On the left side of this blog, in amongst the Blogroll links, is a somewhat strange entry, “Mushrooms in Works of Art.” I’ll save you the trouble of clicking on it. This is the website of a registry that lists works of art, mainly Western, that display mushrooms. Now, why would anyone care about this? The project started about 10 years ago when mycologist Hanns Kreisel from Greifswald University in Germany and chemist Tjakko Stijve from Switzerland and I came together, impelled by the same thought, which was that depictions of mushrooms in art would give us some insight into their relationship to people of various times and cultures.
We exchanged lists of such works of art and found that the couple of hundred items each of us had didn’t overlap much. This suggested that the “population” of such works was quite large and that further efforts were called for. We became ever more alerted to “finds” in museums, in art books, and, of course, on the internet. The records of old sales by auction houses proved to be particularly fruitful. In time, new people came on board. The project currently is in the hands of a Belgian mycologist, Daniel Thoen, an artist and University of Wisconsin art professor, Nancy Mladenoff, and myself. The registry now consists of over 1200 items, mainly paintings. The single best represented genre is Baroque still lifes, mainly Italian, Flemish, and Dutch.
What have we learned? Basically, what we already suspected, namely that some countries, especially Italy, are especially mycophilic. Mushrooms can be found in perhaps 10% of all Italian Baroque depictions of fruits and vegetables. Most commonly, the species portrayed are the highly prized Caesar’s mushroom (Amanita caesarea) and the King bolete or porcino (Boletus edulis), which have been consumed avidly from Roman antiquity to this day. Some artists were particularly fond of mushrooms and painted them in a large number of their surviving works. Among them is an Italian only known by the unflattering name of Pseudo Fardella (meaning in the style of Fardella) and the Dutch artist of the forest understory, Otto Marseus van Schrieck.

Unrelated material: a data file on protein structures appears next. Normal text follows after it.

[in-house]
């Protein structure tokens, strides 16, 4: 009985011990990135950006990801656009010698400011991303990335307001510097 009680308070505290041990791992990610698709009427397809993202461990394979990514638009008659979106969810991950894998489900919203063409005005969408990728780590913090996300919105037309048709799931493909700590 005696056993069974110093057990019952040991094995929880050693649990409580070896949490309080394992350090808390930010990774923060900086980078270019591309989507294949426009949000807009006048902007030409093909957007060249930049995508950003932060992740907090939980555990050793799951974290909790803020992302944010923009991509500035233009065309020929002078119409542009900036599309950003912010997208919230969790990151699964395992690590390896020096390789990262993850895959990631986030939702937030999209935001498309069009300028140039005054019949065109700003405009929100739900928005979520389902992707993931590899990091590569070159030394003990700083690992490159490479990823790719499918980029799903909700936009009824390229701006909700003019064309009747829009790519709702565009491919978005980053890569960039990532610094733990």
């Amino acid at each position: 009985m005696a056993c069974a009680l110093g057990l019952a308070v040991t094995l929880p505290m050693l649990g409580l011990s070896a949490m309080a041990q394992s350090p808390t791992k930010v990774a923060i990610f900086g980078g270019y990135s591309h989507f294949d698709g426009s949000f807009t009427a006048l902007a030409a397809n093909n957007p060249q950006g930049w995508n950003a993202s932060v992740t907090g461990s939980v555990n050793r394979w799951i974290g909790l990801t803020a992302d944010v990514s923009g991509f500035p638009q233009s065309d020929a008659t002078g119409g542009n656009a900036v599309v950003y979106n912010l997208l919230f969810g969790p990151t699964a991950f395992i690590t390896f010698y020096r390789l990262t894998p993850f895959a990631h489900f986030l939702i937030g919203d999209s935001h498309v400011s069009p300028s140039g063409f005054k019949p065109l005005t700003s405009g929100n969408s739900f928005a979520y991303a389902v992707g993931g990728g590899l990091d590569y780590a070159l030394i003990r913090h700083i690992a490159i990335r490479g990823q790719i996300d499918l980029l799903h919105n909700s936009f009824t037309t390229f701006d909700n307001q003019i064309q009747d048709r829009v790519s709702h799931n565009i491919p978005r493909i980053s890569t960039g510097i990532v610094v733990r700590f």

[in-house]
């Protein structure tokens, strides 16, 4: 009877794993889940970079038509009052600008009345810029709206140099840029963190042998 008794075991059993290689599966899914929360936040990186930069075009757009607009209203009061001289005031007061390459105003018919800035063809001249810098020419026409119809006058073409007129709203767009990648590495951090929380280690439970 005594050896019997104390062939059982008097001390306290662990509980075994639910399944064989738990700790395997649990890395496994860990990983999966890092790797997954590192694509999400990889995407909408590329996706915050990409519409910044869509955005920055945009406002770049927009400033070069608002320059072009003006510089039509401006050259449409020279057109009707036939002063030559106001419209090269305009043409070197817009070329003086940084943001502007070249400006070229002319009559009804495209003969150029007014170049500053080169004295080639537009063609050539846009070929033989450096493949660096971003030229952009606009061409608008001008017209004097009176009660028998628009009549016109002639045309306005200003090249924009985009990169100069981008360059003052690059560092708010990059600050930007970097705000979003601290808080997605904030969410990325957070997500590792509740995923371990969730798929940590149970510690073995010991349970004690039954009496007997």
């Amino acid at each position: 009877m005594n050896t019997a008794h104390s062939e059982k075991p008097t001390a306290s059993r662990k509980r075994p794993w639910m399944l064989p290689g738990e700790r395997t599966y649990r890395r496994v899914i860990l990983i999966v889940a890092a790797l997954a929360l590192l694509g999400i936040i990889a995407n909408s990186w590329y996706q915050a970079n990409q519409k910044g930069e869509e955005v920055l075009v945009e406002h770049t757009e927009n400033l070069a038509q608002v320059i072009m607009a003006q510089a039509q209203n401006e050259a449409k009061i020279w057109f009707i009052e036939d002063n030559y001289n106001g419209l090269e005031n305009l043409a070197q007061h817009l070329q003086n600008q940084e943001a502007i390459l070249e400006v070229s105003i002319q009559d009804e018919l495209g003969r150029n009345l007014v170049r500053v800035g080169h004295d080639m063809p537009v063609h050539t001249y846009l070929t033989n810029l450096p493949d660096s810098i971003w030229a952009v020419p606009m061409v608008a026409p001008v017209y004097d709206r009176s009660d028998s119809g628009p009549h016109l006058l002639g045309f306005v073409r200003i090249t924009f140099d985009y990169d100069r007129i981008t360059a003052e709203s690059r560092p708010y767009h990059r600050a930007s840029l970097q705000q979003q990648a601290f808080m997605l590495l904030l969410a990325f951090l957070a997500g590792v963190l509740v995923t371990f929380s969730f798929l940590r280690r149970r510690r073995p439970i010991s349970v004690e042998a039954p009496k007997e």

A number of paintings show mushrooms being offered for sale by vegetable and fruit vendors. This is a good indication of what species were consumed at that time. Few poisonous mushrooms are seen in paintings from before the 18th century. This is surprising because the archetype of mushrooms, the red one with white dots (Amanita muscaria or the fly agaric) is cosmopolitan, abundant, and showy. One can speculate that this species was omitted because it is toxic enough that nowadays the trip of people who take it for “recreational” purposes” is often to the emergency room. One can imagine that displaying poisonous mushrooms above one’s mantle was not exactly popular. This has changed and the fly agaric may well be the species that is most often depicted in recent times. Of interest is that in otherwise non-mushroom loving Great Britain, mushrooms had a great ascendancy in the 19th century. A particular genre, known as the Victorian Fairy Paintings, deals with the underworld of fairies and gremlins, often looking like Barbie dolls with wings. These imaginary figures are seen cavorting on the forest floor, often around or over mushrooms. Mystical mushrooms?
The registry is classified by period and region of origin. It provides a brief description of the mushrooms and, we hope, will entice scholars to probe more deeply into the historical questions that mushrooms elicit.
Why do I bring this up now? The reason is that the registry has recently been moved to the website of the North American Mycological Association and, thanks to its webmaster David Rust and with the help of Marjorie Young, has been expanded considerably. You are welcome to visit it and taste the delights of “artistic” mushroom hunting in cyberspace.